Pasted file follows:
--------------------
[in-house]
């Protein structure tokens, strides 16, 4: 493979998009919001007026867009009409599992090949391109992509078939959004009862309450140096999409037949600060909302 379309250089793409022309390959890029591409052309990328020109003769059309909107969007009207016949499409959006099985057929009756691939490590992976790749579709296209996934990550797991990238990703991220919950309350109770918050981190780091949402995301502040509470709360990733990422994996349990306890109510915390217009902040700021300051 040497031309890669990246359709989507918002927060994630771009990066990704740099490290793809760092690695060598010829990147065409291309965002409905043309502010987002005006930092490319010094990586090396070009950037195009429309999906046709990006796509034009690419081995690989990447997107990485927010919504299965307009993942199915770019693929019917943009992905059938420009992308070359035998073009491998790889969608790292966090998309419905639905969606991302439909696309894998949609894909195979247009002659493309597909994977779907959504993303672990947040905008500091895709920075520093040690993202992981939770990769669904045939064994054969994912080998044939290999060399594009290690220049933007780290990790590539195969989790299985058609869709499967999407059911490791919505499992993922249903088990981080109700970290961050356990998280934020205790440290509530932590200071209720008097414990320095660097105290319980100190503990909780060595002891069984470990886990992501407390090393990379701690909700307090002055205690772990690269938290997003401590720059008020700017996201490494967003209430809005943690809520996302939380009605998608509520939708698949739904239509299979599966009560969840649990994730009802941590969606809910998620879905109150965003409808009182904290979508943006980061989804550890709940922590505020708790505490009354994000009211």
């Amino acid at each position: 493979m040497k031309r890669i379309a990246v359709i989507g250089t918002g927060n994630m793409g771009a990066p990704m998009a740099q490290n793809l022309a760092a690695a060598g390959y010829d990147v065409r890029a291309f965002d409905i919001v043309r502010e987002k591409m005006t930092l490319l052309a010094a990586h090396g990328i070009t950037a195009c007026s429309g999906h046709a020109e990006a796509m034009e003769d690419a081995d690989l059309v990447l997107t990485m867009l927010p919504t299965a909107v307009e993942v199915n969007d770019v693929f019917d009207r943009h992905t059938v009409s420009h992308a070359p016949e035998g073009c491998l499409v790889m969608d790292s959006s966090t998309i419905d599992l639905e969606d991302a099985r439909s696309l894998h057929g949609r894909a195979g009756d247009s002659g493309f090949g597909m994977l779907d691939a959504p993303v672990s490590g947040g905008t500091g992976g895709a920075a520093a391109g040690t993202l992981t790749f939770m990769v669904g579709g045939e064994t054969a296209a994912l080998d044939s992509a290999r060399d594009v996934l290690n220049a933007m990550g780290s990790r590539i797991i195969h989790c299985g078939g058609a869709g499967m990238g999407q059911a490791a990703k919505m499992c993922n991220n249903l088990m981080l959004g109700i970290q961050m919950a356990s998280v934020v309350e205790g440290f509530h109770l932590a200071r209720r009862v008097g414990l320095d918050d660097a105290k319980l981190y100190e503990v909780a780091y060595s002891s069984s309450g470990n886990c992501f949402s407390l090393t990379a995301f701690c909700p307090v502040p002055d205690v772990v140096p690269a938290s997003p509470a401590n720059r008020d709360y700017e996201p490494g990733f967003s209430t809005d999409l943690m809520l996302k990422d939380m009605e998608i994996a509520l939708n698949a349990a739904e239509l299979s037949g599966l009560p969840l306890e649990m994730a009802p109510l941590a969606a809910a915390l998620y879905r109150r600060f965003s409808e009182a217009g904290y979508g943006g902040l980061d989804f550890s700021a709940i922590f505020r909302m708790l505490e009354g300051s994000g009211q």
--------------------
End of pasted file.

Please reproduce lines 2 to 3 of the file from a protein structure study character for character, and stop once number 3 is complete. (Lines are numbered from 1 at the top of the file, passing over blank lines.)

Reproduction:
């Protein structure tokens, strides 16, 4: 493979998009919001007026867009009409599992090949391109992509078939959004009862309450140096999409037949600060909302 379309250089793409022309390959890029591409052309990328020109003769059309909107969007009207016949499409959006099985057929009756691939490590992976790749579709296209996934990550797991990238990703991220919950309350109770918050981190780091949402995301502040509470709360990733990422994996349990306890109510915390217009902040700021300051 040497031309890669990246359709989507918002927060994630771009990066990704740099490290793809760092690695060598010829990147065409291309965002409905043309502010987002005006930092490319010094990586090396070009950037195009429309999906046709990006796509034009690419081995690989990447997107990485927010919504299965307009993942199915770019693929019917943009992905059938420009992308070359035998073009491998790889969608790292966090998309419905639905969606991302439909696309894998949609894909195979247009002659493309597909994977779907959504993303672990947040905008500091895709920075520093040690993202992981939770990769669904045939064994054969994912080998044939290999060399594009290690220049933007780290990790590539195969989790299985058609869709499967999407059911490791919505499992993922249903088990981080109700970290961050356990998280934020205790440290509530932590200071209720008097414990320095660097105290319980100190503990909780060595002891069984470990886990992501407390090393990379701690909700307090002055205690772990690269938290997003401590720059008020700017996201490494967003209430809005943690809520996302939380009605998608509520939708698949739904239509299979599966009560969840649990994730009802941590969606809910998620879905109150965003409808009182904290979508943006980061989804550890709940922590505020708790505490009354994000009211």
């Amino acid at each position: 493979m040497k031309r890669i379309a990246v359709i989507g250089t918002g927060n994630m793409g771009a990066p990704m998009a740099q490290n793809l022309a760092a690695a060598g390959y010829d990147v065409r890029a291309f965002d409905i919001v043309r502010e987002k591409m005006t930092l490319l052309a010094a990586h090396g990328i070009t950037a195009c007026s429309g999906h046709a020109e990006a796509m034009e003769d690419a081995d690989l059309v990447l997107t990485m867009l927010p919504t299965a909107v307009e993942v199915n969007d770019v693929f019917d009207r943009h992905t059938v009409s420009h992308a070359p016949e035998g073009c491998l499409v790889m969608d790292s959006s966090t998309i419905d599992l639905e969606d991302a099985r439909s696309l894998h057929g949609r894909a195979g009756d247009s002659g493309f090949g597909m994977l779907d691939a959504p993303v672990s490590g947040g905008t500091g992976g895709a920075a520093a391109g040690t993202l992981t790749f939770m990769v669904g579709g045939e064994t054969a296209a994912l080998d044939s992509a290999r060399d594009v996934l290690n220049a933007m990550g780290s990790r590539i797991i195969h989790c299985g078939g058609a869709g499967m990238g999407q059911a490791a990703k919505m499992c993922n991220n249903l088990m981080l959004g109700i970290q961050m919950a356990s998280v934020v309350e205790g440290f509530h109770l932590a200071r209720r009862v008097g414990l320095d918050d660097a105290k319980l981190y100190e503990v909780a780091y060595s002891s069984s309450g470990n886990c992501f949402s407390l090393t990379a995301f701690c909700p307090v502040p002055d205690v772990v140096p690269a938290s997003p509470a401590n720059r008020d709360y700017e996201p490494g990733f967003s209430t809005d999409l943690m809520l996302k990422d939380m009605e998608i994996a509520l939708n698949a349990a739904e239509l299979s037949g599966l009560p969840l306890e649990m994730a009802p109510l941590a969606a809910a915390l998620y879905r109150r600060f965003s409808e009182a217009g904290y979508g943006g902040l980061d989804f550890s700021a709940i922590f505020r909302m708790l505490e009354g300051s994000g009211q």